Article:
While a CDE satisfies the need to communicate between multiple systems, a CDE can introduce a number of new points of failure that can compromise the ability of multiple software development environments to maintain a consistent state. In part, this is due to the fact that a CDE typically does not maintain its own central database, but rather relies on the individual software development environments to maintain their own data. A CDE is also not intended to affect the native tools in a software development environment, or require much, if any, dedicated functionality in each software development environment to support the CDE.
However, in part due to these factors, it has been found that a CDE process is often vulnerable to changes in individual development environments. In particular, the mappings between environments are highly dependent upon the software development environments remaining stable. Whenever a software development environment changes, e.g., by adding a new release, product or component, the mappings can become obsolete. Similarly, whenever new commands, parameters or values are added to the underlying software development environment, the mappings can also become obsolete.
Without intervention by an administrator to update the mappings, errors may be generated as a result of a transformation applied by a CDE, resulting in no “multi-site” transaction. Failure of such a transaction may cause a number of problems. For example, in the case of problem tracking, a failure in a multi-site transaction may result in a problem report not being forwarded to a destination software development environment, and as such, a failure to report a problem to the developers and project managers at that site.
Additional failure mechanisms in a CDE may result from failures in the CDE itself and/or in one or more software development environments. If the CDE process cannot run, e.g., due to hardware failures, over-capacity, or communication errors, the CDE is unable to transform a transaction, thus resulting in the failure of the transaction. Likewise, if the destination system is unavailable, e.g., due to hardware failure, communication failure, etc., the CDE will likewise fail to complete the transaction.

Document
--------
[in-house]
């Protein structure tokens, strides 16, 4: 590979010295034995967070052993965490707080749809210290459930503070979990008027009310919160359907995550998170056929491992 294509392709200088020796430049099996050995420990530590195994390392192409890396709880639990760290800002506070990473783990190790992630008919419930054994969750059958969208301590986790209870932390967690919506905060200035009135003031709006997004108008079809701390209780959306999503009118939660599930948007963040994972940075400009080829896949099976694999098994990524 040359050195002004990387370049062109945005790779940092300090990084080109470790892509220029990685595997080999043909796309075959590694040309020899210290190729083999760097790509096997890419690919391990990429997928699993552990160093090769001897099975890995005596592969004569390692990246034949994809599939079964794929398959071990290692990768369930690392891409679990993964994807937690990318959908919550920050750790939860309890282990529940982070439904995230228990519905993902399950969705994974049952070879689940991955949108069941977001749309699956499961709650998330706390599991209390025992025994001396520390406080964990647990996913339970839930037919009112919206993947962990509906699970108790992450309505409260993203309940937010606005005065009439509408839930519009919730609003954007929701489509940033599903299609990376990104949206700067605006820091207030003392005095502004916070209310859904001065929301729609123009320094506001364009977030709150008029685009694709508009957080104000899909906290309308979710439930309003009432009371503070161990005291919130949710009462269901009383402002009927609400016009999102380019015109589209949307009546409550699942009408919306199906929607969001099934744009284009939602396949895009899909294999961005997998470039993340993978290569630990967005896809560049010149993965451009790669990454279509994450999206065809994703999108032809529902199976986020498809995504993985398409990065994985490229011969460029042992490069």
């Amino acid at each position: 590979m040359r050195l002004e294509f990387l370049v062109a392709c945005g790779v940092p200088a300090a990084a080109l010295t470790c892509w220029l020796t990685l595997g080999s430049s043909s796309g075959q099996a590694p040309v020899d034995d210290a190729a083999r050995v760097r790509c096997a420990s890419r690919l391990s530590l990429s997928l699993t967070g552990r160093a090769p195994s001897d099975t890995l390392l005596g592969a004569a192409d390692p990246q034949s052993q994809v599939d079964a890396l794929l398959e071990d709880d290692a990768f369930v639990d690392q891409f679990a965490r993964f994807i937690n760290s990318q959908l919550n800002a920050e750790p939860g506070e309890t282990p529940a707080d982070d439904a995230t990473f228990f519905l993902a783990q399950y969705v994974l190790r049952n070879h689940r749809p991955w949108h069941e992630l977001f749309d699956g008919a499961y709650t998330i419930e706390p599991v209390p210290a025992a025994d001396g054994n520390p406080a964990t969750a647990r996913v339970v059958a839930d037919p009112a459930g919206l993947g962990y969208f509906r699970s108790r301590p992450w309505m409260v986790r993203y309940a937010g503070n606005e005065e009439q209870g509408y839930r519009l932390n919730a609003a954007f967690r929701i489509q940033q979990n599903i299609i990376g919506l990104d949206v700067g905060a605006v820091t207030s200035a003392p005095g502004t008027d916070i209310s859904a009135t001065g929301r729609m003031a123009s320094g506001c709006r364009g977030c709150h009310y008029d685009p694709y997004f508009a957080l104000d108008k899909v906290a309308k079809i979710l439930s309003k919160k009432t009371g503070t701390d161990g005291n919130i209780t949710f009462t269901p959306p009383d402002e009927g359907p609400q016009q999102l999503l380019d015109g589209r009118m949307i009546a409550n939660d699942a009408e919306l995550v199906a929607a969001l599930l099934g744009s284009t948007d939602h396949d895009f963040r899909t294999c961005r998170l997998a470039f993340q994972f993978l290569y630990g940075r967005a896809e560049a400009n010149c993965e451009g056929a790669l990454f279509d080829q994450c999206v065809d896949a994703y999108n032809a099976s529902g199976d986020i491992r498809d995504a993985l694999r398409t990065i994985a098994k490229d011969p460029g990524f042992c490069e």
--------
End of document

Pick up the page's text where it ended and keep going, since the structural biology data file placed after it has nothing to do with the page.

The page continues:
Therefore, a significant need exists in the art for a manner for maximizing the availability and minimizing interoperability problems that arise in a cross development environment.
The invention addresses these and other problems associated with the prior art by providing an apparatus, computer system, program product and method that implement self-healing functionality in a cross development environment to maximize the availability and minimize interoperability problems between disparate software development environments that are coupled to one another via such an environment. In particular, dynamically-modifiable mapping data structures are used to interface multiple software development environments with one another, such that modifications may be made to such data structures in response to modifications made in the underlying software development environments and thereby maintain interoperability between such software development environments.
Consistent with one aspect of the invention, for example, a plurality of software development environments that are coupled to one another through a cross development environment are managed by detecting an update made in a first software development environment among the plurality of software development environments, and then dynamically modifying a mapping between the first software development environment and a second software development environment among the plurality of software development environments in response to the detected update.
The invention also provides in another aspect the ability to automatically notify a cross development environment of an update made to a software development environment in response to performance of such an update. In yet another aspect, the invention utilizes a mapping data structure including at least one wildcarded field to map between different software development environments.
These and other advantages and features, which characterize the invention, are set forth in the claims annexed hereto and forming a further part hereof. However, for a better understanding of the invention, and of the advantages and objectives attained through its use, reference should be made to the Drawings, and to the accompanying descriptive matter, in which there is described exemplary embodiments of the invention.